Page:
With the unemployment rate in the US at historic lows, it is getting much harder to find and keep qualified candidates and more expensive to train new candidates. Replacing workers cost employers $617 billion in 2018, compared with $331 billion in 2010, according to a report by Work Institute External Link. But it isn’t compensation that is motivating employees to leave – less than one in ten workers say salary and/or benefits are the top reasons for leaving a job. Instead, workers are citing work-life balance, manager behavior and career development. So, although the old saying may go, it appears that it is not all about the Benjamin’s, but how employees are engaged.
Not only does it help with retaining talent, companies with high employee engagement are also 21% more profitable than those without. So, what exactly is engagement in the workplace, how does one create an engaged workforce and why is it important?
Let’s start with what many clients will say: ‘we work hard at making employees HAPPY. We provide snacks, games and sit-stand desks! Our employees ARE engaged just based on what we give them to make them happy!’ However, a HAPPY employee is not necessarily an ENGAGED employee – engagement doesn’t focus on what employees are given but how employees are connected.
How do we define an “engaged employee”?
On a basic level, an engaged employee has an emotional commitment to the organization and its goals. A more in-depth view shows that an engaged employee is:
- Enthusiastic and dedicated toward their job
- Passionate about their work which is reflected in their individual outcomes
- Feel that their performance makes a difference for the company and will go the extra mile without being asked
But an employee can’t simply be engaged without the organization having a roadmap for success. Creating an engaged workforce starts with an engaged company – one with strong and authentic values, evidence of trust for their employees and two way promises (between employers and employees) that are understood and fulfilled.
Company culture and employee engagement go hand-in-hand, but culture is certainly the egg that comes before the chicken. If organizations can uphold the standards that they’ve set for themselves, it makes it much easier for employees to follow.
Once the company has a hold on their values and goals, there are many ways that an organization can start the pattern of engagement with their employees:
- Encouraging FLEXIBILITY: this is the number one item employees are looking for in an organization. Flexibility with how they work, where they work and when they work. This doesn’t mean everyone is remote or that there is no time structure. However, it does mean supporting the Work/Life Blend (no longer a balance but a blend) and having set expectations within the company that this will be supported and not viewed as “special treatment”. When employees have support in being flexible, they become more committed.
- Providing a Road Map for Success to Their Employees: give feedback throughout the year (build people up for a great year-end review), encourage development, pinpoint employee talents and put them in the right place so they don’t fail!
- Recognizing and Rewarding Good Work & Showing Appreciation: everyone loves bonuses and monetary compensation, but emails/notes that show appreciation are a more meaningful connection for everyday work. This kind of recognition doesn’t only come from management but also from peers!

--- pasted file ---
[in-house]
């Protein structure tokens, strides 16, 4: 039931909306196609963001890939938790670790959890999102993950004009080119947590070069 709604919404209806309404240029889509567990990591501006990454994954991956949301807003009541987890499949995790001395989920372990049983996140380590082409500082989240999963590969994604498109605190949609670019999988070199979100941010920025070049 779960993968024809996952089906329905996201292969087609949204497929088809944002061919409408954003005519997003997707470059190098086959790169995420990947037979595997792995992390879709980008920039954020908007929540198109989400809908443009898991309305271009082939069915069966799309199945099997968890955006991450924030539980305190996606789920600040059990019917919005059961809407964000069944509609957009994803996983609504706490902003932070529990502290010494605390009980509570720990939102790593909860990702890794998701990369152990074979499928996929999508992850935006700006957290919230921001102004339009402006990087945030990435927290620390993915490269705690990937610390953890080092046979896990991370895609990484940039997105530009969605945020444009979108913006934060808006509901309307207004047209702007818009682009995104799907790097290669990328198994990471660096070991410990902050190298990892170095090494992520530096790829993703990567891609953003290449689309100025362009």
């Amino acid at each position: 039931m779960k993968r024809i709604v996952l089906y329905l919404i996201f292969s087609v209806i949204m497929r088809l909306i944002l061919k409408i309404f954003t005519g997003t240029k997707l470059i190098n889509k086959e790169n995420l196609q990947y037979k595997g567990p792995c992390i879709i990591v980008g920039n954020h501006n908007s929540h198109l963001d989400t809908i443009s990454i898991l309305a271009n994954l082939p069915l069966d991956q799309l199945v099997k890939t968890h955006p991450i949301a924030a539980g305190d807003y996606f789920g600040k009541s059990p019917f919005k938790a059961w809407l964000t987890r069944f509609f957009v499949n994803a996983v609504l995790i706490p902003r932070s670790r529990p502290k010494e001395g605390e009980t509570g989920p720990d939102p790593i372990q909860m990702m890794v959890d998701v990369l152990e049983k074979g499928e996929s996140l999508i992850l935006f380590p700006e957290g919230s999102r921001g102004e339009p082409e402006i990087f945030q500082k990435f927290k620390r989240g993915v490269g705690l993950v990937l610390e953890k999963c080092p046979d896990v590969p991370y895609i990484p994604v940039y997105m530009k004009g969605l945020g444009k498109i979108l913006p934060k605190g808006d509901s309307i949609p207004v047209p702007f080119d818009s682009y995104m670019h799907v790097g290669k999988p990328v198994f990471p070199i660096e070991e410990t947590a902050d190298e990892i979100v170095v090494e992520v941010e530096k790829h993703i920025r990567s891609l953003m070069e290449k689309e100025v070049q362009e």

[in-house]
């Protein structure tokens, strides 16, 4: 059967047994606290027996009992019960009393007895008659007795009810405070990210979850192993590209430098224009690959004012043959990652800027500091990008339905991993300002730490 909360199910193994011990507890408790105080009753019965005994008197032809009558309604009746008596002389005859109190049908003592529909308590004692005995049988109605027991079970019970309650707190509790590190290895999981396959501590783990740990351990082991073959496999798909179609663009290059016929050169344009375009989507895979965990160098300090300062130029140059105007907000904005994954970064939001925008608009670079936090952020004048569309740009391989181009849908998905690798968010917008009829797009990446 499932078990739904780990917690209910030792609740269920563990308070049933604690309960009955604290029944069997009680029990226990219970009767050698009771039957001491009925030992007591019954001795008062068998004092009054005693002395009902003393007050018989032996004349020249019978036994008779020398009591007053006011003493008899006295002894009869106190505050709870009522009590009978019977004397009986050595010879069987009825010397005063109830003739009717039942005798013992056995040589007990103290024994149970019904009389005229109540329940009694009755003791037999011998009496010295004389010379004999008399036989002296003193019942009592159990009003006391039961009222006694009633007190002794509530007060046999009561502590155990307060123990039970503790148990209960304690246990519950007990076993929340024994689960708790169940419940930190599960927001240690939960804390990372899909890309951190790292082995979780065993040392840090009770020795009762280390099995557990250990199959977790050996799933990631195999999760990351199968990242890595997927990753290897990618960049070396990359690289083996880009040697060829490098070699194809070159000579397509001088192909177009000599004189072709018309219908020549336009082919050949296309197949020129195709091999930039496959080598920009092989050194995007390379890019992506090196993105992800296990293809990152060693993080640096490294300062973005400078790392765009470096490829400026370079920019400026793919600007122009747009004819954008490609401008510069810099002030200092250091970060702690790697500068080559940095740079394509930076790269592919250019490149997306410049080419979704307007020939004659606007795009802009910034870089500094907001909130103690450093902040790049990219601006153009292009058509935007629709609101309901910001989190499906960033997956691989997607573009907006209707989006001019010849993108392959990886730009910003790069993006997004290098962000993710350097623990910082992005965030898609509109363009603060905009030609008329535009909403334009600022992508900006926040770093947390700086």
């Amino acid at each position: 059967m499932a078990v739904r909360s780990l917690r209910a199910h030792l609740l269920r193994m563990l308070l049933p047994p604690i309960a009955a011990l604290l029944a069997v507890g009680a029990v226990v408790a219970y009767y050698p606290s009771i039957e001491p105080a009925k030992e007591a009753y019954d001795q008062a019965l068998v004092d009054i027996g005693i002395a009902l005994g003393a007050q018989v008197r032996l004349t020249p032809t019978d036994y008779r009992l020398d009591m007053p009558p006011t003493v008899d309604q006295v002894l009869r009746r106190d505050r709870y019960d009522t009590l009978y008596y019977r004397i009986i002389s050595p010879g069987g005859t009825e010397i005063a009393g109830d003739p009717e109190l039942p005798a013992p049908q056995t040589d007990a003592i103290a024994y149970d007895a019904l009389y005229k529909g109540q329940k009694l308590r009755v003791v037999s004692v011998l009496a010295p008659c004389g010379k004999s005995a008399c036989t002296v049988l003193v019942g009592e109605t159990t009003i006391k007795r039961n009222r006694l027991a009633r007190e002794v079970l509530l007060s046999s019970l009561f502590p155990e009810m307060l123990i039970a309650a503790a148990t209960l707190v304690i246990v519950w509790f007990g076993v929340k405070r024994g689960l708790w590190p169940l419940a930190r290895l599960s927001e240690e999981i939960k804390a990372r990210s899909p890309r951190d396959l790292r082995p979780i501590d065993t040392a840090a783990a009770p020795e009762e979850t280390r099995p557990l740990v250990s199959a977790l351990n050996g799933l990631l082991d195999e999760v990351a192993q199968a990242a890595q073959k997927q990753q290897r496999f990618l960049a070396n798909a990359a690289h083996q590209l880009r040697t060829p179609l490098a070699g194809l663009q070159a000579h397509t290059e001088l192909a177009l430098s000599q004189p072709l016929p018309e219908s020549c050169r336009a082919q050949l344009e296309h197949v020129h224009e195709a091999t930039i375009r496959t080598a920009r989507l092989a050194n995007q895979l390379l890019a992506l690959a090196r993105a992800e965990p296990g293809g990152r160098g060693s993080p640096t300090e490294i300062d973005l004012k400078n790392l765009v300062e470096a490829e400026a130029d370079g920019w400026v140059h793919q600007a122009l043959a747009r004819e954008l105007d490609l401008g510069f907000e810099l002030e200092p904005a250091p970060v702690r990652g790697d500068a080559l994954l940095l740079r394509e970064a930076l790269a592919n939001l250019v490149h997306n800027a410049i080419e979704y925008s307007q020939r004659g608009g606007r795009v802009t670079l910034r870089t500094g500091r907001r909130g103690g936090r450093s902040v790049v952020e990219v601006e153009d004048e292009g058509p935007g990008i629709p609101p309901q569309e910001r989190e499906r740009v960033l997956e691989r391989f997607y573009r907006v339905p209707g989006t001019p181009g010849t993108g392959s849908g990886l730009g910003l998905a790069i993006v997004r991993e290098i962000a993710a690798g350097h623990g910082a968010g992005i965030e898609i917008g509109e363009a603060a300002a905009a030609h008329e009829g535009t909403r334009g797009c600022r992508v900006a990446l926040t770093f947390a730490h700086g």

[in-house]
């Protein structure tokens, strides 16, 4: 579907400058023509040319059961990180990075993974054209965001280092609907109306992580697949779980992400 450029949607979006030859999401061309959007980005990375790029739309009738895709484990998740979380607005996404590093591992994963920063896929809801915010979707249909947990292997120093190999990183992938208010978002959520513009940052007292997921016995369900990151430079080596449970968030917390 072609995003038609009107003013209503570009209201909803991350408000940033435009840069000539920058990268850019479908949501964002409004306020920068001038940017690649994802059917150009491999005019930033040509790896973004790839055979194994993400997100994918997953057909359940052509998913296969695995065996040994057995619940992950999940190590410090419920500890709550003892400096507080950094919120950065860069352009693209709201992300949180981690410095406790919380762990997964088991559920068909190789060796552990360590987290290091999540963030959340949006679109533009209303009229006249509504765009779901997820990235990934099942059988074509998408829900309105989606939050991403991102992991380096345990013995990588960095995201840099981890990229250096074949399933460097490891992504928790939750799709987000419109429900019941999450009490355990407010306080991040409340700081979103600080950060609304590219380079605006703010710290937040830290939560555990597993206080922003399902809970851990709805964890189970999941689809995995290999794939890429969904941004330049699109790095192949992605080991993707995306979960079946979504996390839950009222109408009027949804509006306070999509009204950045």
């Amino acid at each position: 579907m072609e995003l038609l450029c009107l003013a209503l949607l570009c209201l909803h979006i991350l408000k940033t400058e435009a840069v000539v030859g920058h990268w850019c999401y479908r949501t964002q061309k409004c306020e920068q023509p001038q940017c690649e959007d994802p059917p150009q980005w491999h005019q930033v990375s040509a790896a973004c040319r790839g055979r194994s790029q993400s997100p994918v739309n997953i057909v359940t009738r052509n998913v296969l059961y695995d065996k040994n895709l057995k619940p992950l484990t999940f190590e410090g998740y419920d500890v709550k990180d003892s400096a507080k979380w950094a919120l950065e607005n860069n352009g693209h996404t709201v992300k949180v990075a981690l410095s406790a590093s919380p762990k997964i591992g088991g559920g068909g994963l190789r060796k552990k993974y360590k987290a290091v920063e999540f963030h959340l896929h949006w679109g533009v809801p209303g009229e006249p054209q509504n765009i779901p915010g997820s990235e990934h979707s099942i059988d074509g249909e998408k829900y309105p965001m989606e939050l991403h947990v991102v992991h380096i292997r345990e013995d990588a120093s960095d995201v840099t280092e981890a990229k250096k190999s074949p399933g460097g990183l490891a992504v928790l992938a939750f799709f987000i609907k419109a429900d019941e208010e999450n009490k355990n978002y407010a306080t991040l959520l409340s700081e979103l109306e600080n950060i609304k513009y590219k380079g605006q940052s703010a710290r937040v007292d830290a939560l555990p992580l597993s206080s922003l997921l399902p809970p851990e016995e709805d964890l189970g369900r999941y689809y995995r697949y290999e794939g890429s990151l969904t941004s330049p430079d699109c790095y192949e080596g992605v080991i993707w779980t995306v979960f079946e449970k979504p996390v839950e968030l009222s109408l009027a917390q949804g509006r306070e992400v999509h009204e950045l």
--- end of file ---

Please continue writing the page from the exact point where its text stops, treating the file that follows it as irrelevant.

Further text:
- Creating an Authentic Atmosphere: open door policies, two-way communication, transparency and “rules of engagement” are critical.
- Providing a Sense of Purpose: Employees want to feel that the work they do matters and that the company they work for is committed to values and goals that they share.
- Having FUN: work hard/play hard. No one wants to work someplace that doesn’t have fun!
So how can Workplace Strategy help create the engaged employee? Let’s start with the basics.
When it comes to Workplace Strategy, many clients aren’t 100% sure what it entails – does it involve changing all their furniture, making all seats unassigned or upgrading technology? Truthfully it means many things to many companies – it depends where a company is on their on strategic path of engagement. But a good definition is as follows:
- Workplace Strategy is the study of an employee’s experience within the office environment.
- The goal of workplace strategy is to align the physical office space with the company’s business strategy, goals and corporate culture.
There is no one size fits all when it comes to Workplace Strategy. Sometimes clients fully understand their goals, culture and footprint but may want to make some specific tweaks to employee engagement; while others might understand how much they pay per square foot and per employee, without much further insight into how to engage their workforce. Regardless of where the client is on their workplace journey, there is a way that Workplace Strategy can be implemented to get to the next step.
Cushman & Wakefield has the tools to help employers engage with their employees. Our Strategic Consulting experts will help you create a workplace strategy that positions you for what’s next to meet your business goals. Cushman & Wakefield’s unique approach provides a full life cycle from concept to reality.
By using our Workplace Strategy platform, it gives us the opportunity to come in and look at an organization’s real estate footprint, their employee base and their goals and figure out how to align them. Some activities that may come out of this:
- Optimization of space
- Including more technology solutions
- Engagement studies
- Furniture swap out or enhancement
- Culture building
- Change Management
- A mixture of all the above and more
If you or your organization is looking to take the next step when it comes to employee satisfaction and engagement, feel free to contact our team.